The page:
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    #1

    what they have in common

    1) What these two men have in common is beautiful houses.
    2) What these two men have in common are beautiful houses.
    3) What these two men have in common is a beautiful house.


    The intended meaning is that both of them own a beautiful house or beautiful houses. They don't share a house.

    Which can be used if each has only one house?
    Which can be used if each has more than one house?


    Gratefully,
    Navi

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    #2

    Re: what they have in common

    3) is the only one that might imply that they live in the same house; nevertheless many would assume otherwise.

    I can't sense a semantic difference between 1) and 2). There's nothing that gives away the number of houses.

    If there are any assumptions about the number of houses each man has, I think they will come from socio-cultural expectations. In my world, one man = one house, but to others, this may be different.

  1. Charlie Bernstein's Avatar
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    #3

    Re: what they have in common

    It's a hard question to answer, I think because the phrasing is a little off.

    It would be more natural to say something like: What they have in common is that they both own beautiful houses.

    That doesn't tell us how many each of them owns, but it doesn't need to.
    I'm not a teacher. I speak American English. I've tutored writing at the University of Southern Maine and have done a good deal of copy editing and writing, occasionally for publication.

  2. teechar's Avatar
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    #4

    Re: what they have in common

    I would use #1, and I would add "their" before "is".
    I would not use #2 since "what" singular given we are only listing one thing (having a beautiful house/houses).
    I would not use #3 in the above context.

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    #5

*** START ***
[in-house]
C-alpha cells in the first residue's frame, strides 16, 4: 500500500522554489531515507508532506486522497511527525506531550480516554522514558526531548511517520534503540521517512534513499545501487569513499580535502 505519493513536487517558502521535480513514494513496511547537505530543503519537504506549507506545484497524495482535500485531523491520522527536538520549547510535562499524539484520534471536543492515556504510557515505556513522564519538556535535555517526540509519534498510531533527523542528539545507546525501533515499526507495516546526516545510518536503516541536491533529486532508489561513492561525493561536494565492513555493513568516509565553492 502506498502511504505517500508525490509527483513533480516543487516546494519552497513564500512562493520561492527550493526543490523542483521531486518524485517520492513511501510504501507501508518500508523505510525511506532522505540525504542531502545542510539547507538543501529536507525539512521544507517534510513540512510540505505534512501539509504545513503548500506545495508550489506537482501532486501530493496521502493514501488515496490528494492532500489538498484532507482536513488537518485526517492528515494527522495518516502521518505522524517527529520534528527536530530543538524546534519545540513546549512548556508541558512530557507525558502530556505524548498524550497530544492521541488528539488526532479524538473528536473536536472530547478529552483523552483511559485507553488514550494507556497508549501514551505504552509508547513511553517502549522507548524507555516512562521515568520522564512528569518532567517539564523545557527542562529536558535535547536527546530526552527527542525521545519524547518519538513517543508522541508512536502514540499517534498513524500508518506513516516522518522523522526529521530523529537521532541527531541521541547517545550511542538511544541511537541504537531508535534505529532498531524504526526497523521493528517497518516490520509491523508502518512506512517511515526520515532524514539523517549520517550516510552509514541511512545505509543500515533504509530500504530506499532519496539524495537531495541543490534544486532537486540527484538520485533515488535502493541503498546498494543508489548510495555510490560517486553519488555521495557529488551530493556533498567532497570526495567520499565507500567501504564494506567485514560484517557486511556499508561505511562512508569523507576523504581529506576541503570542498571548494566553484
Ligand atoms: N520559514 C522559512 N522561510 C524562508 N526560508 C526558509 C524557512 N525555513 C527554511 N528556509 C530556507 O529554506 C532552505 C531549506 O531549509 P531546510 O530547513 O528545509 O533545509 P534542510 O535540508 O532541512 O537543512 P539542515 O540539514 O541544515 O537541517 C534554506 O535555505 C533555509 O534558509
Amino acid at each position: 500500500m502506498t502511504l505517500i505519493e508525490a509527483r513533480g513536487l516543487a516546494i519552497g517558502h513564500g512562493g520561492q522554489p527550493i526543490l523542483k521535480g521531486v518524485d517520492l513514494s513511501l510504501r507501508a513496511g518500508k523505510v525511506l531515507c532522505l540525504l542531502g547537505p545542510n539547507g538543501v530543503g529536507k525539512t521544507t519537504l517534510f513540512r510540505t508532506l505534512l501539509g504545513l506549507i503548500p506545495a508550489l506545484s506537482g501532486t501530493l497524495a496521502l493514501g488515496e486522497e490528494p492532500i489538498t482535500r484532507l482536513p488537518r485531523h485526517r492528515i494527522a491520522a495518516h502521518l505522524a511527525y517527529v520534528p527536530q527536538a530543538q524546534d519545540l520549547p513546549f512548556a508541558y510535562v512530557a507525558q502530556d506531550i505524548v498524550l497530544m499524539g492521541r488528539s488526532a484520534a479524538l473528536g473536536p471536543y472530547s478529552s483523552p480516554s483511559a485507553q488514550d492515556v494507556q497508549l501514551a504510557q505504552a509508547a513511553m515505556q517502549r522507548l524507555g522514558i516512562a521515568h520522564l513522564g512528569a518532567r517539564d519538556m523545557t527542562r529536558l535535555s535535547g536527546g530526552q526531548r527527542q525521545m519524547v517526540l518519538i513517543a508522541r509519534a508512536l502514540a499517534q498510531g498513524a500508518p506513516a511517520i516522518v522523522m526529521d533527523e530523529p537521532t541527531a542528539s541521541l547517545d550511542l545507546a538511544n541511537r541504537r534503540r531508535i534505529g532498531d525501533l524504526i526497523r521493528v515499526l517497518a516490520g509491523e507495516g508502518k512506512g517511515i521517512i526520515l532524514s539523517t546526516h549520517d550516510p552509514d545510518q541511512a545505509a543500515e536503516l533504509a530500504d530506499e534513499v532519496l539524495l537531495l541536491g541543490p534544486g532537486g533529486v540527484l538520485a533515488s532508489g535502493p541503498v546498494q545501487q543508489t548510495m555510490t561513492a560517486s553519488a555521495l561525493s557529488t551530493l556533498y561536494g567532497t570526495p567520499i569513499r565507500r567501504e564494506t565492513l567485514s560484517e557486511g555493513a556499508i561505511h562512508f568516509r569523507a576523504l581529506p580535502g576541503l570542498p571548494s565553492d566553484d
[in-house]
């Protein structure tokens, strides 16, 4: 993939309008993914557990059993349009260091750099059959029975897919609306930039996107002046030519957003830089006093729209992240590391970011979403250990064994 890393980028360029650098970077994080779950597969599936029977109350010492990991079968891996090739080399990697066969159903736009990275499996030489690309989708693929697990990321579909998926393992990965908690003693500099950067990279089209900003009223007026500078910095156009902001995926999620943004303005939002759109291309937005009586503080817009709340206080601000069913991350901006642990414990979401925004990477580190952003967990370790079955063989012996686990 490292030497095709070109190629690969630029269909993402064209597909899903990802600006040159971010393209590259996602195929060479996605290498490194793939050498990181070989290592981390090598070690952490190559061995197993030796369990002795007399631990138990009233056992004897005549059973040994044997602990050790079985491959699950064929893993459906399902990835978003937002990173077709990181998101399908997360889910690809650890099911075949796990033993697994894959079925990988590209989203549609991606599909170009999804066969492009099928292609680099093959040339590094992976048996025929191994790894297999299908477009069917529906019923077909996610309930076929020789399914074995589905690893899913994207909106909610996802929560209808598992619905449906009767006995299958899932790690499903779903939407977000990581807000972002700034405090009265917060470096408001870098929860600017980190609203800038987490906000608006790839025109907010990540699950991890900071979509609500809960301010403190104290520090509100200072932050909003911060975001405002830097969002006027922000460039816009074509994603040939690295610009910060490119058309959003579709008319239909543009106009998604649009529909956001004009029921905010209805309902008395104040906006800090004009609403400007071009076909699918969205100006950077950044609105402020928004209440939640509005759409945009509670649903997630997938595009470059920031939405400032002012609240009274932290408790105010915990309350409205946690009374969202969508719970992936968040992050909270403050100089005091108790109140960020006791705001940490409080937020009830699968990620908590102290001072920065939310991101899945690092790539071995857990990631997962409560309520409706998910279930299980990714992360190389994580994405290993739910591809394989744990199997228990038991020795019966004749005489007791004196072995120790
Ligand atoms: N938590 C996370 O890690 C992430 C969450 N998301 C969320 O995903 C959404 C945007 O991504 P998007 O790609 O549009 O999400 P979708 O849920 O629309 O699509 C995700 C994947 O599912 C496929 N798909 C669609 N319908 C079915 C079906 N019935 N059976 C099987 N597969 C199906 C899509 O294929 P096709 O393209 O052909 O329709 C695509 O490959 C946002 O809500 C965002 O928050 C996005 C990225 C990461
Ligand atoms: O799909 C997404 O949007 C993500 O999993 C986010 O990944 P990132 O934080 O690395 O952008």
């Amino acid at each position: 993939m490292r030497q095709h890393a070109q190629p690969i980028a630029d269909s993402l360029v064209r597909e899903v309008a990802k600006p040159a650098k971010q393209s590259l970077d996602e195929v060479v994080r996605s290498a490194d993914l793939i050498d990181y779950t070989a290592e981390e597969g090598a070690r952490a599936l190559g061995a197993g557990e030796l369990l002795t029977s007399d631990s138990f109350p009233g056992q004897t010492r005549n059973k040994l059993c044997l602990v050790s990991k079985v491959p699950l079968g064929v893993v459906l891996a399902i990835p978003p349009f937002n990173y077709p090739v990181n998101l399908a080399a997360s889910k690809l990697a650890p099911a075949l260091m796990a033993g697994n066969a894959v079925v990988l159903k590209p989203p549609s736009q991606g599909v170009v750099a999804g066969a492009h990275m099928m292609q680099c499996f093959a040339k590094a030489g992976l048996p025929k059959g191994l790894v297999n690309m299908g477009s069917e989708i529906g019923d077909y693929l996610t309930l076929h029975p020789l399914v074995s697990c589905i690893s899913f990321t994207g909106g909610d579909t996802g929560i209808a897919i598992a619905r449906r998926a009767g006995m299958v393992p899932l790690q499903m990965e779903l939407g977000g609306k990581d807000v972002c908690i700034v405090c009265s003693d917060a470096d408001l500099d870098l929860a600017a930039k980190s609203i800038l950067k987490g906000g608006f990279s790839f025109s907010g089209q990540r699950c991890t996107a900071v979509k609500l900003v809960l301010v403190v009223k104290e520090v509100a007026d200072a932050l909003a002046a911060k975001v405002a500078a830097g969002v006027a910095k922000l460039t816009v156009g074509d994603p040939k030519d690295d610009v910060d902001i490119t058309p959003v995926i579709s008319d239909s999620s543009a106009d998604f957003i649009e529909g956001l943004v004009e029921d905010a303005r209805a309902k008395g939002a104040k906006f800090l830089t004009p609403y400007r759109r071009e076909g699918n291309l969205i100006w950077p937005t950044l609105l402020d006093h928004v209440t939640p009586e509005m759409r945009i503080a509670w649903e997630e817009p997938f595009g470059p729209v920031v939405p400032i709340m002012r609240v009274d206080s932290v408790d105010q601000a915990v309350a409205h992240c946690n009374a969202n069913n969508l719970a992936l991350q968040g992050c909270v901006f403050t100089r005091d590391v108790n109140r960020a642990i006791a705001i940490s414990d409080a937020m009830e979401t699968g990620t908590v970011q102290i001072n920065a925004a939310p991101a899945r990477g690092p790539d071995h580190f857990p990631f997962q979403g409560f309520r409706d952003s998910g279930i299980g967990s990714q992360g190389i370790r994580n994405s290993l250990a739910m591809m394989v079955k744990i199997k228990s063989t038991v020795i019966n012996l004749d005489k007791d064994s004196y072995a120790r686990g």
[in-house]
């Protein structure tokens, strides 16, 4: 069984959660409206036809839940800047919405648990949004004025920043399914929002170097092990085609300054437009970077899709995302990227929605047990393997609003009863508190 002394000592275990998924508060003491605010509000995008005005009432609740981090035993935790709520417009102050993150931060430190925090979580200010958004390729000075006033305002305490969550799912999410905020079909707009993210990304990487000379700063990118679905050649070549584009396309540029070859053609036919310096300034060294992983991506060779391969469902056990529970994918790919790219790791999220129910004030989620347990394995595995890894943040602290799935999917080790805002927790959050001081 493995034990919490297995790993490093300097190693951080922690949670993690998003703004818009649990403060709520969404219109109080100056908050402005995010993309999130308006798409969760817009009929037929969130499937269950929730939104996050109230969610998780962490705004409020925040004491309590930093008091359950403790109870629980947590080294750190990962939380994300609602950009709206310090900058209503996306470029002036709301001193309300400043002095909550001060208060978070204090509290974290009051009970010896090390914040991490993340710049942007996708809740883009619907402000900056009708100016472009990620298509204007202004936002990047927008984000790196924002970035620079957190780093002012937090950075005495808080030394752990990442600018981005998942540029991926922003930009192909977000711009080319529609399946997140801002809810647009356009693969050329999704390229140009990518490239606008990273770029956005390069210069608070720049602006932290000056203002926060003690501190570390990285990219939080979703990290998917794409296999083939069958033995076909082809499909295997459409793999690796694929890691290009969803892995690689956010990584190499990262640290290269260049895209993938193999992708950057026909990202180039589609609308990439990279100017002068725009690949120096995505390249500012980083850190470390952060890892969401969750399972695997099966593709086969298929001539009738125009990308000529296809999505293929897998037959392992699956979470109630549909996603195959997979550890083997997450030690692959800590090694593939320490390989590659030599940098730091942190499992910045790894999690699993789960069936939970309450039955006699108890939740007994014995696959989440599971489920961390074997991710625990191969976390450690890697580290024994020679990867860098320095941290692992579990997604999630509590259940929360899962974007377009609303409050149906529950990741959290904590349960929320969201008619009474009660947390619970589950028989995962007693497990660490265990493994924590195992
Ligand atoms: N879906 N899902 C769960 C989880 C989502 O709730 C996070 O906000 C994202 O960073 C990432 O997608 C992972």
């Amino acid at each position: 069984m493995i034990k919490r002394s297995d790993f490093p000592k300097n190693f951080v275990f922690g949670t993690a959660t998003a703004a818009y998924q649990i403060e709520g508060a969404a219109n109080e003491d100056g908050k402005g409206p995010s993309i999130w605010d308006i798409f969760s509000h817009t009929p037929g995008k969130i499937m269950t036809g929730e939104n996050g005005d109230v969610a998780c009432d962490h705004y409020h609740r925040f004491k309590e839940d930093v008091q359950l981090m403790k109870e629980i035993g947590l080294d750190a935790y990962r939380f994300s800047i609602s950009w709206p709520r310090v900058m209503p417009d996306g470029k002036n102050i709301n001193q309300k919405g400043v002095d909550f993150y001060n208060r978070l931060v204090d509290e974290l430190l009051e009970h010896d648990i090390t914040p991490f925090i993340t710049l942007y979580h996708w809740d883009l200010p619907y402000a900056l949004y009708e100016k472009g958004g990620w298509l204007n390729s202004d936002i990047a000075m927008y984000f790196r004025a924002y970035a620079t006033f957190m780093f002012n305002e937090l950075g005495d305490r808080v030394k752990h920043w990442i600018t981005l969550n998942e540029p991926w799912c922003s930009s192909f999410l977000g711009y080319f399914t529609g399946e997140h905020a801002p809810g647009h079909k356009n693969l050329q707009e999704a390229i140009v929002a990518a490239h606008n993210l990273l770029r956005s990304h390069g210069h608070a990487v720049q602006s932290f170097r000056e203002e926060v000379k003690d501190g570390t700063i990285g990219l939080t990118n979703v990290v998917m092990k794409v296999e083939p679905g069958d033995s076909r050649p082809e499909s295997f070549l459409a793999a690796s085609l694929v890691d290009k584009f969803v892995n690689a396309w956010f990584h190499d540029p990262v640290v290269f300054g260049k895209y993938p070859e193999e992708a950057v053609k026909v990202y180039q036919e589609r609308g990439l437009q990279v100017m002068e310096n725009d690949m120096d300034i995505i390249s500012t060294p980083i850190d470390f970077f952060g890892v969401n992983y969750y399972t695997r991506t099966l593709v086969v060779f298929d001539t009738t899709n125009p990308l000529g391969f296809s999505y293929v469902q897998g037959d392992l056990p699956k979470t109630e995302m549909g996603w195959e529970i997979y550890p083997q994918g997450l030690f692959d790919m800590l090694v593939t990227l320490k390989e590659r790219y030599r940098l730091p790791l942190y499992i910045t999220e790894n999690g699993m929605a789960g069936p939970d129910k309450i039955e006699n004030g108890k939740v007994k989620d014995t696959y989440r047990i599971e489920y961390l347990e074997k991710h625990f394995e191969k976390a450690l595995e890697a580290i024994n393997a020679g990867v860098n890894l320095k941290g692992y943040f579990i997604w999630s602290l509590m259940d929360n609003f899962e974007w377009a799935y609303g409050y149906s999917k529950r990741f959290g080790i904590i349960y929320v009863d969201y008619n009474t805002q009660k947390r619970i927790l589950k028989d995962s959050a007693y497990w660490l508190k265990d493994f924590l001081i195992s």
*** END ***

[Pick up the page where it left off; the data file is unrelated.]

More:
Re: what they have in common

    When you write a sentence that requires analysis to understand it, your time will be better spent writing a new sentence than guessing how your reader will understand the questionable one.
    I am not a teacher.

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    #6

    Re: what they have in common

    Thank you all very much,

    GoesStation, if I ever write in English, I do my best to be as clear as possible. But I generally do not write in English. I am usually in the position of
    the reader and I do sometimes come across some sentences that are difficult to understand.

    Gratefully,
    Navi.
    Last edited by teechar; 20-Mar-2017 at 11:32. Reason: typo

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    #7

    Re: what they have in common

    Quote Originally Posted by GoesStation View Post
    When you write a sentence that requires analysis to understand it, your time will be better spent writing a new sentence than guessing how your reader will understand the questionable one.
    If it weren't ambiguous, unclear or hard to decide, it wouldn't be a navi sentence.

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    #8

    Re: what they have in common

    Thank you very much, Tdol,

    I like to explore the twilight zone of the English language.

    Respectfully,
    Navi.

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    #9

    Re: what they have in common

    You're the Alfred Hitchcock of the forum's Twilight Zone.

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    #10

    Re: what they have in common

    Rod Serling is not amused.
    I am not a teacher.

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